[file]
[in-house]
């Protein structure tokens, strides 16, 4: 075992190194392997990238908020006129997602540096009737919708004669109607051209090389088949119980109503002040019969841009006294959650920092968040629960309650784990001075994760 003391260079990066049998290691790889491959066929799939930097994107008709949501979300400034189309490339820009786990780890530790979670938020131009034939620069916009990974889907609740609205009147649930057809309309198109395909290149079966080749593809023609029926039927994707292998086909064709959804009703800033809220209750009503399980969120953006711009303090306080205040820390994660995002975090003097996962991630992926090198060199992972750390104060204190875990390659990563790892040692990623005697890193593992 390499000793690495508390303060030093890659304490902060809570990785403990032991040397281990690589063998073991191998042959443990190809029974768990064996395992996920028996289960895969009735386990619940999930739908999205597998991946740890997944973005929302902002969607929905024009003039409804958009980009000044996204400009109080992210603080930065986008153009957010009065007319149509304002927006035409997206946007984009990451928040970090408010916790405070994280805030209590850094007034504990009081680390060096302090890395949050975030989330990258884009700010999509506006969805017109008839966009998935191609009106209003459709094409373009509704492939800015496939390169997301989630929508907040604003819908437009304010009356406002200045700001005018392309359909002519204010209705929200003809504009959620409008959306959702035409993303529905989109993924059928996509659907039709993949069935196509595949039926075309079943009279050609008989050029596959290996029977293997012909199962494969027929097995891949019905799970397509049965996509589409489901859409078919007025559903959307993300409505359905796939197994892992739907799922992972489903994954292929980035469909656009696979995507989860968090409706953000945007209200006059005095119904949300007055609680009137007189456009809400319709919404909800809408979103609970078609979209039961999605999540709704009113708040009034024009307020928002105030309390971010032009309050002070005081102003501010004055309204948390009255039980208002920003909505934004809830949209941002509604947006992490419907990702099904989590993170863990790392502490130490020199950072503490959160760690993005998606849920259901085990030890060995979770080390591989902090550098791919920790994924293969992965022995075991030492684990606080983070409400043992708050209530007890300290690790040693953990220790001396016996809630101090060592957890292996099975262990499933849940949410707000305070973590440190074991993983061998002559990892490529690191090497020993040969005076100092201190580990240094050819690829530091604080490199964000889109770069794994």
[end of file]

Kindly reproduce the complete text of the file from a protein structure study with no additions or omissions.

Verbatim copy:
[in-house]
């Protein structure tokens, strides 16, 4: 075992190194392997990238908020006129997602540096009737919708004669109607051209090389088949119980109503002040019969841009006294959650920092968040629960309650784990001075994760 003391260079990066049998290691790889491959066929799939930097994107008709949501979300400034189309490339820009786990780890530790979670938020131009034939620069916009990974889907609740609205009147649930057809309309198109395909290149079966080749593809023609029926039927994707292998086909064709959804009703800033809220209750009503399980969120953006711009303090306080205040820390994660995002975090003097996962991630992926090198060199992972750390104060204190875990390659990563790892040692990623005697890193593992 390499000793690495508390303060030093890659304490902060809570990785403990032991040397281990690589063998073991191998042959443990190809029974768990064996395992996920028996289960895969009735386990619940999930739908999205597998991946740890997944973005929302902002969607929905024009003039409804958009980009000044996204400009109080992210603080930065986008153009957010009065007319149509304002927006035409997206946007984009990451928040970090408010916790405070994280805030209590850094007034504990009081680390060096302090890395949050975030989330990258884009700010999509506006969805017109008839966009998935191609009106209003459709094409373009509704492939800015496939390169997301989630929508907040604003819908437009304010009356406002200045700001005018392309359909002519204010209705929200003809504009959620409008959306959702035409993303529905989109993924059928996509659907039709993949069935196509595949039926075309079943009279050609008989050029596959290996029977293997012909199962494969027929097995891949019905799970397509049965996509589409489901859409078919007025559903959307993300409505359905796939197994892992739907799922992972489903994954292929980035469909656009696979995507989860968090409706953000945007209200006059005095119904949300007055609680009137007189456009809400319709919404909800809408979103609970078609979209039961999605999540709704009113708040009034024009307020928002105030309390971010032009309050002070005081102003501010004055309204948390009255039980208002920003909505934004809830949209941002509604947006992490419907990702099904989590993170863990790392502490130490020199950072503490959160760690993005998606849920259901085990030890060995979770080390591989902090550098791919920790994924293969992965022995075991030492684990606080983070409400043992708050209530007890300290690790040693953990220790001396016996809630101090060592957890292996099975262990499933849940949410707000305070973590440190074991993983061998002559990892490529690191090497020993040969005076100092201190580990240094050819690829530091604080490199964000889109770069794994």